Importance: Long-term adverse health outcomes, particularly those associated with repetitive head impacts, are of growing concern among US-style football players in the US and Canada. Objective: To assess whether exposure to repetitive head impacts during a professional football career is associated with an increase in the risk of all-cause mortality. Design, Setting, and Participants: This retrospective cohort study included 13 912 players in the 1969 to 2017 National Football League (NFL) seasons. All cause-mortality up until July 1, 2018, was included. Data collection was performed from July 13, 2017, to July 1, 2018, as reported in the Pro Football Reference. Exposures: The main exposure was a professional football cumulative head impact index (pfCHII). The pfCHII was measured by combining cumulative padded practice time and games played summed during seasons of play reported in the Pro Football Reference and a player position risk adjustment from helmet accelerometer studies. Main Outcomes and Measures: Demographic characteristics except for the pfCHII were calculated for 14 366 players with complete follow-up. The pfCHII was calculated for 13 912 players (eliminating the 454 specials teams players). Cox proportional hazards regression was used to compare hazard ratios (HRs) of death by repetitive head impacts. Analyses were unadjusted and adjusted for birth year, body mass index, and height. Results: Among 14 366 NFL players who had follow-up for analysis, the mean (SD) age was 47.3 (14.8) years, the mean (SD) body mass index was 29.6 (3.9), and 763 of 14 366 players (5.3%) had died. Among 13 912 players in the pfCHII analysis, the median pfCHII was 32.63 (interquartile range, 13.71-66.12). A 1-log increase in pfCHII was significantly associated with an increased hazard of death for the 1969 to 2017 seasons (HR, 2.02; 95% CI, 1.21-3.37; P = .01) after adjustment. The quadratic pfCHII was also statistically significant (HR, 0.91; 95% CI, 0.85-0.98; P = .01), indicating that the hazard of death increased at a decreasing rate, whereas the pfCHII increased. Conclusions and Relevance: The findings suggest that an increase in repetitive head impacts is associated with an increased hazard of death among NFL players. Reduction in repetitive head impacts from playing football or other activities through additional rule and equipment changes may be associated with reduced mortality.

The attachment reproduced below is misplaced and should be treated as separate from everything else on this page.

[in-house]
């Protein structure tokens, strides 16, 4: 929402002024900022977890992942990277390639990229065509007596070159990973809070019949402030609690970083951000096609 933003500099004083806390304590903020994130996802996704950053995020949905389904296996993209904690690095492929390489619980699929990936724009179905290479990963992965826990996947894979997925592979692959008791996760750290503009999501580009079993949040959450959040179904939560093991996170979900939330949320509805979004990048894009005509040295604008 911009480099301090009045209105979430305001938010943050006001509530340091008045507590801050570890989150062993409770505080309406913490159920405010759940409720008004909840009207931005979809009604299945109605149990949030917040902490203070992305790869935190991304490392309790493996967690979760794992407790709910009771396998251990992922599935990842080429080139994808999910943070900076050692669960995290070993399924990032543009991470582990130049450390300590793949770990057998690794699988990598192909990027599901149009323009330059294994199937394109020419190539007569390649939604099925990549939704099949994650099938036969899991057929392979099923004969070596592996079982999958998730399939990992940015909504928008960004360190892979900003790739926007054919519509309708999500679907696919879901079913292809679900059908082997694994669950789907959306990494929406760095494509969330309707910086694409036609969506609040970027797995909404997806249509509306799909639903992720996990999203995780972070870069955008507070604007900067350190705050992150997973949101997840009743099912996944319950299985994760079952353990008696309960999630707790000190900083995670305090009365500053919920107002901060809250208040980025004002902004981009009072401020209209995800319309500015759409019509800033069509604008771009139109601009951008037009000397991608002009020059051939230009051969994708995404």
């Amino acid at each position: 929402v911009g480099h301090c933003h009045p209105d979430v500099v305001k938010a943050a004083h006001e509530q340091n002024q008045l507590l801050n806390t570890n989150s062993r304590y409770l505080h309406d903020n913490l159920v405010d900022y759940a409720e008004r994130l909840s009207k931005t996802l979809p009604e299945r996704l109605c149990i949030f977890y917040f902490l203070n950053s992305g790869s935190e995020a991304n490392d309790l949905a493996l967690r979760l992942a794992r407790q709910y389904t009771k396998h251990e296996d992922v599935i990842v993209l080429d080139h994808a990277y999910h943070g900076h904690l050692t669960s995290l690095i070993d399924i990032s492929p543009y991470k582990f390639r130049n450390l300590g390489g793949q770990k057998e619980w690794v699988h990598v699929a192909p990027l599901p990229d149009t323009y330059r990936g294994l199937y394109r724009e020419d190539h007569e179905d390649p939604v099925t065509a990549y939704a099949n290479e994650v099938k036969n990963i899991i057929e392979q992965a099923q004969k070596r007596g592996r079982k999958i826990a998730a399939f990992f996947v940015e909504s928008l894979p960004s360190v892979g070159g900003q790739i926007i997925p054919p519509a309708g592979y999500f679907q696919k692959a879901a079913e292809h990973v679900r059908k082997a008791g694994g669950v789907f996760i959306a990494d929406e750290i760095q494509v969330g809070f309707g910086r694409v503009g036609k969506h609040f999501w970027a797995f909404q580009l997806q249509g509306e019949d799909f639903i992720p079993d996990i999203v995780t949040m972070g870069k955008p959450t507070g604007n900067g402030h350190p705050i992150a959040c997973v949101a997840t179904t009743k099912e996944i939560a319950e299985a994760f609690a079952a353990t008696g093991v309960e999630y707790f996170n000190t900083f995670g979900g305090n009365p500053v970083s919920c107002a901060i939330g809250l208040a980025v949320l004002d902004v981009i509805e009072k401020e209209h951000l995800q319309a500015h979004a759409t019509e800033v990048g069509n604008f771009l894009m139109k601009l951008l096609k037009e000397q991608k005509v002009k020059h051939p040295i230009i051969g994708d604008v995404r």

ASJC Scopus subject areas